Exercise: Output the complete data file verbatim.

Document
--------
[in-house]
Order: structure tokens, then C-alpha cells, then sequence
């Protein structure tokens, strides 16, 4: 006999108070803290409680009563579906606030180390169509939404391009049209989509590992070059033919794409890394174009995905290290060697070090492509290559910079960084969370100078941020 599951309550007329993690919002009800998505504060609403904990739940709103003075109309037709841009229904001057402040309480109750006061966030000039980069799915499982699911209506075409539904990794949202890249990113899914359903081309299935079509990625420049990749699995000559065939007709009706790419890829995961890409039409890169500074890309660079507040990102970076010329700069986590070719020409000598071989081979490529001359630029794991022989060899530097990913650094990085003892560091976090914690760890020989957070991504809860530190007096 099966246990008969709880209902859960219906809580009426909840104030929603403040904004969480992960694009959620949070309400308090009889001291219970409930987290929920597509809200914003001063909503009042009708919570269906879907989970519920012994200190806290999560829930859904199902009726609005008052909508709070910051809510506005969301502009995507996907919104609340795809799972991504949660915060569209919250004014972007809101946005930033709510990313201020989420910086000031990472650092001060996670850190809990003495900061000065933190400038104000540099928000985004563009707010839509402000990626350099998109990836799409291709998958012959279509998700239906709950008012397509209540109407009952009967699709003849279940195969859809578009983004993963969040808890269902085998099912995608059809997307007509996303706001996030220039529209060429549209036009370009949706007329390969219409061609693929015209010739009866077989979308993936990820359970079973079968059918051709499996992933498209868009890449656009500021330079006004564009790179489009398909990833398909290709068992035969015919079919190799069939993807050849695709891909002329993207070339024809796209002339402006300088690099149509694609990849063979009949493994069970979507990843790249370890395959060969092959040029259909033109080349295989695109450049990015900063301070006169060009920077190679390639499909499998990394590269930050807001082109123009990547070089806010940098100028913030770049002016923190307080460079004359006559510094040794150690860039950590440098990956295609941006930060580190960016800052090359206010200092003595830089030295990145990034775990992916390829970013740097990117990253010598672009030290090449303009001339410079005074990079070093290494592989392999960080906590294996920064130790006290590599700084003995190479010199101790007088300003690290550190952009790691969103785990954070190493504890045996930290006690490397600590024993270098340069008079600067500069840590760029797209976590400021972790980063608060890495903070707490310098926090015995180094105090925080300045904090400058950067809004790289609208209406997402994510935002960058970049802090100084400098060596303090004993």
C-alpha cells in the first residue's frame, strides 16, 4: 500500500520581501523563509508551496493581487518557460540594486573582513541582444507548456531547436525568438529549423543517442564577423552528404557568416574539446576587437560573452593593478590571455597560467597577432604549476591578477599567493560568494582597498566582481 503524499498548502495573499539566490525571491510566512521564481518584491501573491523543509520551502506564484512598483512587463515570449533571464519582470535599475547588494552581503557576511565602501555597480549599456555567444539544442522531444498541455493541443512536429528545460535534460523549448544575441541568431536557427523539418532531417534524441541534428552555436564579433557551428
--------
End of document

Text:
[in-house]
Order: structure tokens, then C-alpha cells, then sequence
């Protein structure tokens, strides 16, 4: 006999108070803290409680009563579906606030180390169509939404391009049209989509590992070059033919794409890394174009995905290290060697070090492509290559910079960084969370100078941020 599951309550007329993690919002009800998505504060609403904990739940709103003075109309037709841009229904001057402040309480109750006061966030000039980069799915499982699911209506075409539904990794949202890249990113899914359903081309299935079509990625420049990749699995000559065939007709009706790419890829995961890409039409890169500074890309660079507040990102970076010329700069986590070719020409000598071989081979490529001359630029794991022989060899530097990913650094990085003892560091976090914690760890020989957070991504809860530190007096 099966246990008969709880209902859960219906809580009426909840104030929603403040904004969480992960694009959620949070309400308090009889001291219970409930987290929920597509809200914003001063909503009042009708919570269906879907989970519920012994200190806290999560829930859904199902009726609005008052909508709070910051809510506005969301502009995507996907919104609340795809799972991504949660915060569209919250004014972007809101946005930033709510990313201020989420910086000031990472650092001060996670850190809990003495900061000065933190400038104000540099928000985004563009707010839509402000990626350099998109990836799409291709998958012959279509998700239906709950008012397509209540109407009952009967699709003849279940195969859809578009983004993963969040808890269902085998099912995608059809997307007509996303706001996030220039529209060429549209036009370009949706007329390969219409061609693929015209010739009866077989979308993936990820359970079973079968059918051709499996992933498209868009890449656009500021330079006004564009790179489009398909990833398909290709068992035969015919079919190799069939993807050849695709891909002329993207070339024809796209002339402006300088690099149509694609990849063979009949493994069970979507990843790249370890395959060969092959040029259909033109080349295989695109450049990015900063301070006169060009920077190679390639499909499998990394590269930050807001082109123009990547070089806010940098100028913030770049002016923190307080460079004359006559510094040794150690860039950590440098990956295609941006930060580190960016800052090359206010200092003595830089030295990145990034775990992916390829970013740097990117990253010598672009030290090449303009001339410079005074990079070093290494592989392999960080906590294996920064130790006290590599700084003995190479010199101790007088300003690290550190952009790691969103785990954070190493504890045996930290006690490397600590024993270098340069008079600067500069840590760029797209976590400021972790980063608060890495903070707490310098926090015995180094105090925080300045904090400058950067809004790289609208209406997402994510935002960058970049802090100084400098060596303090004993």
C-alpha cells in the first residue's frame, strides 16, 4: 500500500520581501523563509508551496493581487518557460540594486573582513541582444507548456531547436525568438529549423543517442564577423552528404557568416574539446576587437560573452593593478590571455597560467597577432604549476591578477599567493560568494582597498566582481 503524499498548502495573499539566490525571491510566512521564481518584491501573491523543509520551502506564484512598483512587463515570449533571464519582470535599475547588494552581503557576511565602501555597480549599456555567444539544442522531444498541455493541443512536429528545460535534460523549448544575441541568431536557427523539418532531417534524441541534428552555436564579433557551428